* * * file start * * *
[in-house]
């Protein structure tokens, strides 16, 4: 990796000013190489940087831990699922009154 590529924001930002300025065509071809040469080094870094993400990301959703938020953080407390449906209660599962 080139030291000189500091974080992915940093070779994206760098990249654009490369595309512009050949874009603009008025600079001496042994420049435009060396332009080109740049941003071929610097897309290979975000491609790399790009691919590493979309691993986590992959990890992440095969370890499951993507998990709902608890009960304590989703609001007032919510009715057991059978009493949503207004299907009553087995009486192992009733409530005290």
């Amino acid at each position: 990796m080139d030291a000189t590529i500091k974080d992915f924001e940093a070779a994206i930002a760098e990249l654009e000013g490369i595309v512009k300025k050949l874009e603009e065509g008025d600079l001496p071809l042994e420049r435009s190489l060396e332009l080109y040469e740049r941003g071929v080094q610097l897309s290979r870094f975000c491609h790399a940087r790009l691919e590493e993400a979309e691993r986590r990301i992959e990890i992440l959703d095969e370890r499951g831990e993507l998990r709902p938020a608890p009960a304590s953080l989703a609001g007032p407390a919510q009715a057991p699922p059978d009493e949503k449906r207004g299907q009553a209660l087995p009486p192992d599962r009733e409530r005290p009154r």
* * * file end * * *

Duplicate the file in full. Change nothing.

[in-house]
């Protein structure tokens, strides 16, 4: 990796000013190489940087831990699922009154 590529924001930002300025065509071809040469080094870094993400990301959703938020953080407390449906209660599962 080139030291000189500091974080992915940093070779994206760098990249654009490369595309512009050949874009603009008025600079001496042994420049435009060396332009080109740049941003071929610097897309290979975000491609790399790009691919590493979309691993986590992959990890992440095969370890499951993507998990709902608890009960304590989703609001007032919510009715057991059978009493949503207004299907009553087995009486192992009733409530005290």
């Amino acid at each position: 990796m080139d030291a000189t590529i500091k974080d992915f924001e940093a070779a994206i930002a760098e990249l654009e000013g490369i595309v512009k300025k050949l874009e603009e065509g008025d600079l001496p071809l042994e420049r435009s190489l060396e332009l080109y040469e740049r941003g071929v080094q610097l897309s290979r870094f975000c491609h790399a940087r790009l691919e590493e993400a979309e691993r986590r990301i992959e990890i992440l959703d095969e370890r499951g831990e993507l998990r709902p938020a608890p009960a304590s953080l989703a609001g007032p407390a919510q009715a057991p699922p059978d009493e949503k449906r207004g299907q009553a209660l087995p009486p192992d599962r009733e409530r005290p009154r």